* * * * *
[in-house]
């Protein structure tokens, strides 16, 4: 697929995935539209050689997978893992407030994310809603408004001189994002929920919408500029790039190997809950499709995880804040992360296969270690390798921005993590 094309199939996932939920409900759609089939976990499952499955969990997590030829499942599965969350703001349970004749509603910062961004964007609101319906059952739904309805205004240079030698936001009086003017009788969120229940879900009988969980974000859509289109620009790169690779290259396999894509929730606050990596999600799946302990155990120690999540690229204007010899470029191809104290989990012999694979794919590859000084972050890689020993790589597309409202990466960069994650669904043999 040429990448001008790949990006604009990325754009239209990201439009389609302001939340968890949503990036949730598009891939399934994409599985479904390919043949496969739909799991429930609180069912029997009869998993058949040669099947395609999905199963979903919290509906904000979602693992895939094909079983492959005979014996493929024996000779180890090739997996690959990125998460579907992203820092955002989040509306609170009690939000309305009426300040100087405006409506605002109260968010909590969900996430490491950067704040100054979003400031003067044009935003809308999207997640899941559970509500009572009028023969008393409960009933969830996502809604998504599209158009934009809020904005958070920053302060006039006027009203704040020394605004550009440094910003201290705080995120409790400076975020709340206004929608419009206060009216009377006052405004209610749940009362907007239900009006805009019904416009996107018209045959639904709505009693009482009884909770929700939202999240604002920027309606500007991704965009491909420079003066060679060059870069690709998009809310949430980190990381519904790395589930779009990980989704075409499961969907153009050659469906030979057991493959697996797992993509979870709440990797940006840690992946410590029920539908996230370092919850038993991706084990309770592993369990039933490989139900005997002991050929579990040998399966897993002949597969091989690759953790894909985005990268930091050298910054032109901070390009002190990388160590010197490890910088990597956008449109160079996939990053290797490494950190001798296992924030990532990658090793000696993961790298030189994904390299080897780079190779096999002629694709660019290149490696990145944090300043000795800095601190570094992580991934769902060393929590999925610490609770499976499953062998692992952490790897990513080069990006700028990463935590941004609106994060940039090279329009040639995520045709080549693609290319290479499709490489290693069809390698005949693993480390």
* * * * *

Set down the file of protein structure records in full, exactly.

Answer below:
[in-house]
């Protein structure tokens, strides 16, 4: 697929995935539209050689997978893992407030994310809603408004001189994002929920919408500029790039190997809950499709995880804040992360296969270690390798921005993590 094309199939996932939920409900759609089939976990499952499955969990997590030829499942599965969350703001349970004749509603910062961004964007609101319906059952739904309805205004240079030698936001009086003017009788969120229940879900009988969980974000859509289109620009790169690779290259396999894509929730606050990596999600799946302990155990120690999540690229204007010899470029191809104290989990012999694979794919590859000084972050890689020993790589597309409202990466960069994650669904043999 040429990448001008790949990006604009990325754009239209990201439009389609302001939340968890949503990036949730598009891939399934994409599985479904390919043949496969739909799991429930609180069912029997009869998993058949040669099947395609999905199963979903919290509906904000979602693992895939094909079983492959005979014996493929024996000779180890090739997996690959990125998460579907992203820092955002989040509306609170009690939000309305009426300040100087405006409506605002109260968010909590969900996430490491950067704040100054979003400031003067044009935003809308999207997640899941559970509500009572009028023969008393409960009933969830996502809604998504599209158009934009809020904005958070920053302060006039006027009203704040020394605004550009440094910003201290705080995120409790400076975020709340206004929608419009206060009216009377006052405004209610749940009362907007239900009006805009019904416009996107018209045959639904709505009693009482009884909770929700939202999240604002920027309606500007991704965009491909420079003066060679060059870069690709998009809310949430980190990381519904790395589930779009990980989704075409499961969907153009050659469906030979057991493959697996797992993509979870709440990797940006840690992946410590029920539908996230370092919850038993991706084990309770592993369990039933490989139900005997002991050929579990040998399966897993002949597969091989690759953790894909985005990268930091050298910054032109901070390009002190990388160590010197490890910088990597956008449109160079996939990053290797490494950190001798296992924030990532990658090793000696993961790298030189994904390299080897780079190779096999002629694709660019290149490696990145944090300043000795800095601190570094992580991934769902060393929590999925610490609770499976499953062998692992952490790897990513080069990006700028990463935590941004609106994060940039090279329009040639995520045709080549693609290319290479499709490489290693069809390698005949693993480390």